A Brooklyn man faces up to 20 years in prison after being accused of fraudulently securing $1.9 million in forgivable loans through the Paycheck Protection Program, using a portion of the funds to buy the most recent Bentley and Escalade vehicle, according to federal authorities.
Leon Miles is accused of applying to the loan program, in which funds to small businesses struggling during the pandemic are forgiven if they go towards keeping workers employed. Miles allegedly used a limited liability company under his name—114 Macon LLC, a nod to his home address in Crown Heights—to apply for $1.9 million in PPP money in May, and submitted bogus IRS paperwork to back up his false claims.
Prosecutors said Miles submitted fake IRS documents showing he paid workers a total of $9 million while also purporting to have employed 50 employees under the LLC, paying monthly salaries totaling $761,838. All of it was bogus, prosecutors allege.
"Of the aforementioned IRS forms that the defendant Leon Miles submitted to support his PPP loan application was a genuine copy of a form submitted to the IRS," according to the complaint that relied on sworn testimony from FBI special agent Zachary Effting. "In fact, Miles reported to the IRS no taxable income for 2019, and 114 Macon LLC filed no tax returns for 2019 and reported no wages paid to any employees in 2019."
In building their case, prosecutors also found Miles had spent the PPP loan on items not allowed under the program, including $250,000 on a 2020 Bentley Continental and more than $100,000 on a 2020 Cadillac Escalade he allegedly purchased over the summer. Miles had posted a photo of himself next to a 2020 Bentley on Instagram with a text overlaid reading, "Old School, New Rules, Keep Your Head Up!!"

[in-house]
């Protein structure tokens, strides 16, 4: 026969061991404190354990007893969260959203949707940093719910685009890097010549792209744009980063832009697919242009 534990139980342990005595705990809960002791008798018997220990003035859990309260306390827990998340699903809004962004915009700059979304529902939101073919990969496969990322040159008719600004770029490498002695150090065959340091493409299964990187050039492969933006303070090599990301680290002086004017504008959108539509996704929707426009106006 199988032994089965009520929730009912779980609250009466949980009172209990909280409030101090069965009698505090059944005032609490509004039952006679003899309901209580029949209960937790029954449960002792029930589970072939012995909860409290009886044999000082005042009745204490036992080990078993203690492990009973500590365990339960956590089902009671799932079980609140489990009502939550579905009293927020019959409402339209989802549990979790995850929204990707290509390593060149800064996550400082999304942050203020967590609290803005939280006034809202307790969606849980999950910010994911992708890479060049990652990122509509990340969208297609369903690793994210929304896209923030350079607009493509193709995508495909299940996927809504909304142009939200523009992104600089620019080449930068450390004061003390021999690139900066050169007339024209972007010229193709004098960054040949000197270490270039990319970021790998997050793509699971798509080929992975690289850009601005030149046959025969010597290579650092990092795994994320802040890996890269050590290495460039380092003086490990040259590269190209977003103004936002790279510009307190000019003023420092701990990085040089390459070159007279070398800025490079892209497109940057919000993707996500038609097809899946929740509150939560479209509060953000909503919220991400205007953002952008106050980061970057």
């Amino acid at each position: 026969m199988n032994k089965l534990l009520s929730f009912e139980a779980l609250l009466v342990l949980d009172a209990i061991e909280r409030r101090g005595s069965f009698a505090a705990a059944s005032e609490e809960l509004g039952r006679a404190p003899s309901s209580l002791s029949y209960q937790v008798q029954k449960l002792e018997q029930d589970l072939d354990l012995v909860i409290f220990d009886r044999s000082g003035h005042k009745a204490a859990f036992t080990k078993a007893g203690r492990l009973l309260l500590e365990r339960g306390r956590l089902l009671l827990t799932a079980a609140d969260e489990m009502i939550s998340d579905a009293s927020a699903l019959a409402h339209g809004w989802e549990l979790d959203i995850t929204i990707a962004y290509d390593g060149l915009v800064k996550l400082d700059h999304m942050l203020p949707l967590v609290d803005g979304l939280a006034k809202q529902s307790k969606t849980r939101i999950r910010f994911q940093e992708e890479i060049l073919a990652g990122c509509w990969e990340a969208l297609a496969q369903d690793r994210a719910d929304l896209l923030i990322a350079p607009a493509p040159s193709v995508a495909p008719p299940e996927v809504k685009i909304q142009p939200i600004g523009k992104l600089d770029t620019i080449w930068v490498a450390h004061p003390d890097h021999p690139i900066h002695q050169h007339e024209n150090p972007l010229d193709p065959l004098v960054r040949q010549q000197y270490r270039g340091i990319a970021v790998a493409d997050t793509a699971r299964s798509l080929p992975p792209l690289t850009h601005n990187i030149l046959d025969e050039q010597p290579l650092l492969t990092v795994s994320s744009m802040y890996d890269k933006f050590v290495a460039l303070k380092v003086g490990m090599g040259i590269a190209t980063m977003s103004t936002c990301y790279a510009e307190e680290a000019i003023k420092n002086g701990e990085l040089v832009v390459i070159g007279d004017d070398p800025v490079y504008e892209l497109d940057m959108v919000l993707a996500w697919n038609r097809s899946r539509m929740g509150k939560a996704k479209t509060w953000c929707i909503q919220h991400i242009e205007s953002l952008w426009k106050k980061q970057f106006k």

Miles has since been charged with wire fraud, which carries a sentence of up to 20 years in prison.
"This type of criminal behavior is a slap in the face to all of those who play by the rules, especially while so many in our communities are suffering from the financial fallout of the pandemic," FBI Assistant Director-in-Charge William F. Sweeney said in a statement.
Miles came before a federal judge on Monday. An attorney representing Miles declined to comment.
The case adds to a growing number of instances where New Yorkers have been accused of fraudulently securing PPP loan money. In August, the feds accused a self-described "serial entrepreneur" of carrying out a scheme where he secured more than $7 million in PPP loans after claiming to have companies in Manhattan that employed more than 200 workers.